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Editorial
Nature Medicine 10, 653 (2004)
doi:10.1038/nm0704-653

The sounds of silence

On June 2, New York State Attorney General Eliot Spitzer sued GlaxoSmithKline (GSK) for repeated and persistent fraud, contending that the company failed to disclose information on the safety and efficacy of paroxetine for the treatment of depression in children. This lawsuit quickly prompted appeals from several quarters for increased transparency in the publication of clinical trial results, particularly negative data. Although this idea has received widespread support, its implementation is likely to be fraught with challenges.

The idea is that companies, journals and scientists tend to showcase only positive results, sweeping negative data under the carpet. Making negative results as visible as positive findings, the argument goes, will enable doctors to make more informed decisions about which medicines to prescribe to their patients.

At the center of the dispute is the allegation that GSK withheld data from several trials indicating that paroxetine was ineffective in treating depression in children and adolescents and might increase the risk of suicide in depressed teenagers. In May 2003, the UK Medicines and Healthcare Products Regulatory Agency became aware of these data as GSK sought approval to treat obsessive-compulsive disorder with paroxetine, and the agency banned the drug's use in people under 18. Shortly thereafter, the US Food and Drug Administration (FDA) issued similar advice to doctors (see News, page 655).

Not unexpectedly, GSK has denied wrongdoing. Other companies, such as Abbott, Pfizer and Merck, promptly stated their commitment to the principle of releasing trial results, regardless of the conclusion, and their disapproval of suppressing the publication of negative studies.

While the legal battle unfolds, different groups have pointed to the need for better ways to publicize the results of every clinical trial. A 6 June editorial in The New York Times advocates forcing pharmaceutical companies to publish the results of their trials immediately after completion, and suggests that the findings be spread widely to doctors in an easy-to-understand format. Similarly, the International Committee of Medical Journal Editors—a group that includes the editors of The New England Journal of Medicine and The Lancet—and the American Medical Association are considering making drug companies register clinical trials from the outset in a public database as a prerequisite for their eventual publication (see News in Brief, page 659).

But publishing negative data carries its own set of complications. Some of these dilemmas verge on the philosophical—absence of evidence does not necessarily imply evidence of absence. But other problems are more practical, as publishing negative data is not simply a matter of stating that a given clinical trial has failed before we nod and move on to the next trial. For this information to be useful, it must be vetted with the same rigor as positive results, lest we allow inaccurate negative findings to influence clinical practice. This includes passage through the filter of the peer-review process to make sure that the experimental design and statistical analysis are sound and that any revisions that might be necessary to make it hold water properly are undertaken. As any scientist or referee knows, this process can be protracted, and there does not seem to be much incentive to producing an article that proves that the outcome one was hoping to find is not there.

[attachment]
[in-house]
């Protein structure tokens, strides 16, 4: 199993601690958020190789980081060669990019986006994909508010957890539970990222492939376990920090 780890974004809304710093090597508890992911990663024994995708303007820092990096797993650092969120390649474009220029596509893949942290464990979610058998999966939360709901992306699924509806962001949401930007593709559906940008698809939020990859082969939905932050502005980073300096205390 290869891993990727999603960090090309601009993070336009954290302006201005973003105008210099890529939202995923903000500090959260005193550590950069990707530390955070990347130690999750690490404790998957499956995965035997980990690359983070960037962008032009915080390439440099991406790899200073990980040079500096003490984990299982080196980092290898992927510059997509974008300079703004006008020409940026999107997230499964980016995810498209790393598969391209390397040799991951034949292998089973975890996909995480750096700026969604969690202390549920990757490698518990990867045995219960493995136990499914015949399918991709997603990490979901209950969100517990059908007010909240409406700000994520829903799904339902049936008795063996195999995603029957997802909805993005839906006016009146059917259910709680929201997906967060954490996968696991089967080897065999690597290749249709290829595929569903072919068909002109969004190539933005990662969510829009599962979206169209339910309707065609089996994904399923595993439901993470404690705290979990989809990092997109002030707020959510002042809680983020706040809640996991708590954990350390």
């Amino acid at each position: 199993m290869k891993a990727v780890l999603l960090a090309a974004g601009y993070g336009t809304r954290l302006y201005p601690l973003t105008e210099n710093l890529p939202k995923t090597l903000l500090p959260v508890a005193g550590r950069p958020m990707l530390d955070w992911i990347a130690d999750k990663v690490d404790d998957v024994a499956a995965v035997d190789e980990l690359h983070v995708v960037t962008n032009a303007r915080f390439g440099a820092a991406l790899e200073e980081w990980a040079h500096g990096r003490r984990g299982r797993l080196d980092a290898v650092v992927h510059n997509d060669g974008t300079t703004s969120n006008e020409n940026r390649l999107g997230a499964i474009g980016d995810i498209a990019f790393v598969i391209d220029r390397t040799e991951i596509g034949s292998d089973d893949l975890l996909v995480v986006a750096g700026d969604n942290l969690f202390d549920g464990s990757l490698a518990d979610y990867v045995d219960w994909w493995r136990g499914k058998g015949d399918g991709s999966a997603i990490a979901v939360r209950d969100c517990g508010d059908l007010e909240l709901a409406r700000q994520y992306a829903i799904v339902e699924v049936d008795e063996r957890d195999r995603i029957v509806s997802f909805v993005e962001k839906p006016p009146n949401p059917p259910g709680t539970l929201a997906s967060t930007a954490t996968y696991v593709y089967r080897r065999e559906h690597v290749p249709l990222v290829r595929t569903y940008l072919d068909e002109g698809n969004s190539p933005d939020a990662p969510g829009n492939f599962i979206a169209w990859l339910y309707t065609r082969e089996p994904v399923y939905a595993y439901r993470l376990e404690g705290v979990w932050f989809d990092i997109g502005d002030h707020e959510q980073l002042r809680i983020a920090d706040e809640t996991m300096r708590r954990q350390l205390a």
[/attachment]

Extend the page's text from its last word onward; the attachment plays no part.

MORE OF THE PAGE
At the same time, it would be disingenuous of journals—particularly high profile ones—to say that they would be equally willing to publish negative and positive data from clinical trials. In other words, the inclusion of every trial in a registry as a prerequisite for publication does not imply that the results of peer-reviewed research will be equally visible. Instead, it seems more likely that trials reporting positive results will continue to appear predominantly in high-profile publications, whereas those showing negative data might fill the pages of more modest titles, with a relatively limited influence on the decision-making process of practicing clinicians.

Although pharmaceutical companies are the targets of most criticism regarding the unwillingness to publish negative results, scientists and clinicians would be the ones investing a significant fraction of their human capital to make these data available. It is therefore questionable whether there exists enough incentive for researchers to publish negative results. Funding bodies—public or private—should begin to look more favorably on scientists who make the effort to publish negative data.

Creating a database with data from every clinical trial might benefit patients, clinicians and researchers. But its implementation and subsequent curation need to be carefully planned and will require the commitment of researchers, clinicians, scientific journals, pharmaceutical companies, funding agencies and regulatory authorities. In an era in which we are already experiencing an overload of scientific data, an unstructured deluge of information that few of us have time to process should be avoided.

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